Prosopagnosia! Prosopagnosia is one manifestation of Sensory Processing Differences wherein your brain doesn’t process faces in the standard way. It’s also known as face-blindness. And both G and I have it.
I didn’t realize how severe my prosopagnosia was until I moved to Vermont. Living in this state is harder for me, recognition-wise, for two reasons. First, the population is almost entirely white. Living in New York City and other more diverse, generally urban environs most of my life enabled me to identify people partly by skin color and hair texture. Second, there was a style factor in these cities which is, shall we say, not so much in play here: flamboyance of dress is not as common in Vermont as I’d like it to be – and not just because I can’t tell anyone apart. As my dear friend Fern once said when we were in graduate school at Columbia University – an environs that felt to us downtown denizens like a bastion of preppiness in the midst of a then-freaky New York City -- “I feel like a drag queen here.” Come to think of it, we need more drag queens in Vermont, too!
ANYway, in a state where most people are white and dress casually, sportily. I find myself frequently faced with a friendly person who knows me, and expects me to know him or her. Which I probably do. But not by face.
Oh and another thing: small towns. In small towns you don’t just see someone where they work or attend a specific activity with you, where you naturally might develop contextual identification. No…in a small town, you also run into them and are expected to recognize them IN OTHER PLACES.
Figure I – Basic Distinctions – Weak to Strong Recognition
Figure II – Bonus Distinctions – Strong Recognition
None of these observations – from skin color to hair length or texture or color to age to gender identity…--- is a judgment for G or me (well, maybe style -but I celebrate style diversity!). We are generally much too engaged in attempting to navigate this neurotypical world to feel critical of others’ looks. Visual differences (there are others uncatalogued here that may be helpful: moles, glasses, braces…) are just ways to recognize people.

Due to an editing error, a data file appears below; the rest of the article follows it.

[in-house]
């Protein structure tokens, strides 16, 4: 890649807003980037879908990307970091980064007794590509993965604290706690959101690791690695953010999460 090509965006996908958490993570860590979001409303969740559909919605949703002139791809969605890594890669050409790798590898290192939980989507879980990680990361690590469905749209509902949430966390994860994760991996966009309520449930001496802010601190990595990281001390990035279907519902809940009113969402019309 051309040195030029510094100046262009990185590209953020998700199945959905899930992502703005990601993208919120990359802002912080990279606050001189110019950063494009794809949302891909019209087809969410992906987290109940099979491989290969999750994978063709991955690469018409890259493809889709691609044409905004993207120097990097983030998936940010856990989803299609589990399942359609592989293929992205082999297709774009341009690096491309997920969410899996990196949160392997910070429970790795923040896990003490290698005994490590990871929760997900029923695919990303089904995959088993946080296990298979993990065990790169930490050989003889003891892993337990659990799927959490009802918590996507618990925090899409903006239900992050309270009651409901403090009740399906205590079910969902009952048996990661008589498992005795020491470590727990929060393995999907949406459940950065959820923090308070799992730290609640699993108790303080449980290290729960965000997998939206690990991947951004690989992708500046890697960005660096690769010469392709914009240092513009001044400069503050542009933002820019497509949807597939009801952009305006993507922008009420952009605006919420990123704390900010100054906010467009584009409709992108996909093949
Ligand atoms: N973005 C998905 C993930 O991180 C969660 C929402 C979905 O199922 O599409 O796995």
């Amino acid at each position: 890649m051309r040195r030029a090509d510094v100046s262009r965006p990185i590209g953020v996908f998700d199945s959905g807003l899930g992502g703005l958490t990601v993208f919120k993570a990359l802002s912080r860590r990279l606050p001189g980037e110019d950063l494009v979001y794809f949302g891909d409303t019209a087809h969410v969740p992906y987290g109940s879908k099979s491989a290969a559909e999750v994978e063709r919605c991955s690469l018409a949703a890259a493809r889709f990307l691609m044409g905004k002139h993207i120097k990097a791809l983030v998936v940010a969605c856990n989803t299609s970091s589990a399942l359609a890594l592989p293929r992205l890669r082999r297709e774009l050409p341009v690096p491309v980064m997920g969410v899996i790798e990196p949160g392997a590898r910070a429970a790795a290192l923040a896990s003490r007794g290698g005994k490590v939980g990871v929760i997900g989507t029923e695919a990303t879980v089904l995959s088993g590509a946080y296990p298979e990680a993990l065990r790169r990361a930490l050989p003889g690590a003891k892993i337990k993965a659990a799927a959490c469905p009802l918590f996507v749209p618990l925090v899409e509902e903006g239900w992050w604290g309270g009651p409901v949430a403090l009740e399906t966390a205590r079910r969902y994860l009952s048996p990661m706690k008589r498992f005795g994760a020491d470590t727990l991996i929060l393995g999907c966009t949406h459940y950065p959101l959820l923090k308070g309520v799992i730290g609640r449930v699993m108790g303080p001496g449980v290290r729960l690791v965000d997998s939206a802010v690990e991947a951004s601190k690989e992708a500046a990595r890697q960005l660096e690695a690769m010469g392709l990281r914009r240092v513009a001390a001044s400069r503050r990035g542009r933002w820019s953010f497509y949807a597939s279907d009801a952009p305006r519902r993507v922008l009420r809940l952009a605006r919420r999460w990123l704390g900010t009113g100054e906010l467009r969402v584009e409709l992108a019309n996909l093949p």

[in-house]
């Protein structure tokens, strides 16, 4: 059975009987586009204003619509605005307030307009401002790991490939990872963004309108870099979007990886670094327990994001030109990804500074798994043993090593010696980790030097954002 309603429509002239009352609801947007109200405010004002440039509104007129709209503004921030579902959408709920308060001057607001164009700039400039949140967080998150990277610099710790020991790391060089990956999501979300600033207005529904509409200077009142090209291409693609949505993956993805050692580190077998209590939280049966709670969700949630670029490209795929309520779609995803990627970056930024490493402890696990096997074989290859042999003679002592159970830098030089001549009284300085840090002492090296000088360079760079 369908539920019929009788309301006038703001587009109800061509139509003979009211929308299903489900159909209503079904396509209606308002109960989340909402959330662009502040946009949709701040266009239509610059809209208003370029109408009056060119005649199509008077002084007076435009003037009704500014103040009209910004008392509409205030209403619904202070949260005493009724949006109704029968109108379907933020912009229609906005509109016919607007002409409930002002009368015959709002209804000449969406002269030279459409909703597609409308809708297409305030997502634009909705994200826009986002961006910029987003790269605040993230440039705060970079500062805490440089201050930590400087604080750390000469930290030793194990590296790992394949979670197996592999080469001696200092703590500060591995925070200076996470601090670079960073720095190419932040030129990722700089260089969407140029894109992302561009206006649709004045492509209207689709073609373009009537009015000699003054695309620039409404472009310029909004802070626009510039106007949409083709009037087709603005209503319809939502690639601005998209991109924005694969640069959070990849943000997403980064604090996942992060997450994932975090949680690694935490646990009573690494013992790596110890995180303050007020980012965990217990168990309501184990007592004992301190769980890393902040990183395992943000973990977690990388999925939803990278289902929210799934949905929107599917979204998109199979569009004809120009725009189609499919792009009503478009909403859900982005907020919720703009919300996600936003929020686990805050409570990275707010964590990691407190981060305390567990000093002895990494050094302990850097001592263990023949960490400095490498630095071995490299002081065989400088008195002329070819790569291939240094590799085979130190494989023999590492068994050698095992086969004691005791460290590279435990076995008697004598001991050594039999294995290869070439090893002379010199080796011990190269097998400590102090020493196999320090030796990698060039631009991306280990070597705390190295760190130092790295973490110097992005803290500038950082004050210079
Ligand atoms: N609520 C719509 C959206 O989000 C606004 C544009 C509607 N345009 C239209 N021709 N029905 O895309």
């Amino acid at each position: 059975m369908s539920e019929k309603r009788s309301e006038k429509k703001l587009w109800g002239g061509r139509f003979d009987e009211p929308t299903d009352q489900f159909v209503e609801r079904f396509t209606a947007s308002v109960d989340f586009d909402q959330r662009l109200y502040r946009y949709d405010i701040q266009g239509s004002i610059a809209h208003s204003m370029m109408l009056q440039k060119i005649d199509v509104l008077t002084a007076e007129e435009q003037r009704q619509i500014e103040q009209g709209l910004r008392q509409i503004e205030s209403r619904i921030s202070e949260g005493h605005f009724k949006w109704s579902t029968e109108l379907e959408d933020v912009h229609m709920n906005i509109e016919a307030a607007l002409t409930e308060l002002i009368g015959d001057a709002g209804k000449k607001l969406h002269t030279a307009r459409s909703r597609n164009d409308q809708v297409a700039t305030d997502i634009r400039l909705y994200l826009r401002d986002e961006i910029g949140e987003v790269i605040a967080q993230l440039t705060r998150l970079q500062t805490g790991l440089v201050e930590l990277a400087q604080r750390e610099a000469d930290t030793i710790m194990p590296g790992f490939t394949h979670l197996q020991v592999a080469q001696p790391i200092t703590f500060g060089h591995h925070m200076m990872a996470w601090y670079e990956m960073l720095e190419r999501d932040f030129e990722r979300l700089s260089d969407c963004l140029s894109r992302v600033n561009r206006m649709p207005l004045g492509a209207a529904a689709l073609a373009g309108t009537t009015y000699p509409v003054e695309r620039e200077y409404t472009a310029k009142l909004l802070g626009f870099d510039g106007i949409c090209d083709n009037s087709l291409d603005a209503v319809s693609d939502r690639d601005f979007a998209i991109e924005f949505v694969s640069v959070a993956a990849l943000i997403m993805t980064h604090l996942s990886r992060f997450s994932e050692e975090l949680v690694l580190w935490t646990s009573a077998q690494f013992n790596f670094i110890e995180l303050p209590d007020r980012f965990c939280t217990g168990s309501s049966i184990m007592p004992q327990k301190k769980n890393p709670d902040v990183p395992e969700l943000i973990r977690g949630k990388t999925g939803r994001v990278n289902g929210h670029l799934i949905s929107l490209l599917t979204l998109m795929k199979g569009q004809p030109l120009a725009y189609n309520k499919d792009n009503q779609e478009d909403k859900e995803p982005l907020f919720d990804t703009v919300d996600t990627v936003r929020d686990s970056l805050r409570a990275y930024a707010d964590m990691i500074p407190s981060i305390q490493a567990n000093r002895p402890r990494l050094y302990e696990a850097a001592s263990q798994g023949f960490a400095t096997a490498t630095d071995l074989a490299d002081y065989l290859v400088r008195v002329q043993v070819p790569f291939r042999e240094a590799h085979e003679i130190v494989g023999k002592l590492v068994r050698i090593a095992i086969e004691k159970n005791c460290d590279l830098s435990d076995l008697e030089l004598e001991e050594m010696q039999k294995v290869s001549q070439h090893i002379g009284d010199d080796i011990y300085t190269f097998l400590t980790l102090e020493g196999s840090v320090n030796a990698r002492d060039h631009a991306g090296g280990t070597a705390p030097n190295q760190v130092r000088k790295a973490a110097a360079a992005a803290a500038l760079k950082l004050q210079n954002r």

Once I get to know someone well, I am able to recognize them…most of the time. Certainly close-up! This is not the case for all people with prosopagnosia, some of whom are never able to recognize even their closest associates. G has thought other women were me from time to time, and continues to do so; only when he gets right in front of them is he able to see that he was mistaken. Disconcerting – but I get it. In fact, it was through watching G have some pretty notable encounters of this sort that I began to realize that I had the same tendency. Before this dawning, I’d been prone to wondering why I could not distinguish between most of the mothers at drop off (or their kids, or who went with whom…), but I’d just put it in my “quirky me” category, with a side of “pathetic.” Around the same time, there was a great article in the New Yorker by Oliver Sacks ***http://www.newyorker.com/magazine/2010/08/30/face-blind*** on this very subject (which also goes into topographical agnosia – another form of visual agnosia [lit.: not-knowing] - that I also share, but, luckily, G does not), and I realized there was a name for what G and I were experiencing!
G realizes that he has this Sensory Processing Difference, and that it’s something I, too, deal with. He’s learned to check himself in this area, and he’ll often say, now, “…Is that? …No.” He’s become more careful over time of calling out to his peers unless he’s sure it’s the person he thinks it is, which, frequently, it is not.
As G grows, he will be able to develop tools for recognition and hone his skills in this area. As awareness grows, he’ll know his face-blindness is a sort of Sensory Processing Difference that is shared by many. He’ll figure out his own best Distinctions, recognition-wise – and never need to call himself “pathetic.”
Full Spectrum Mama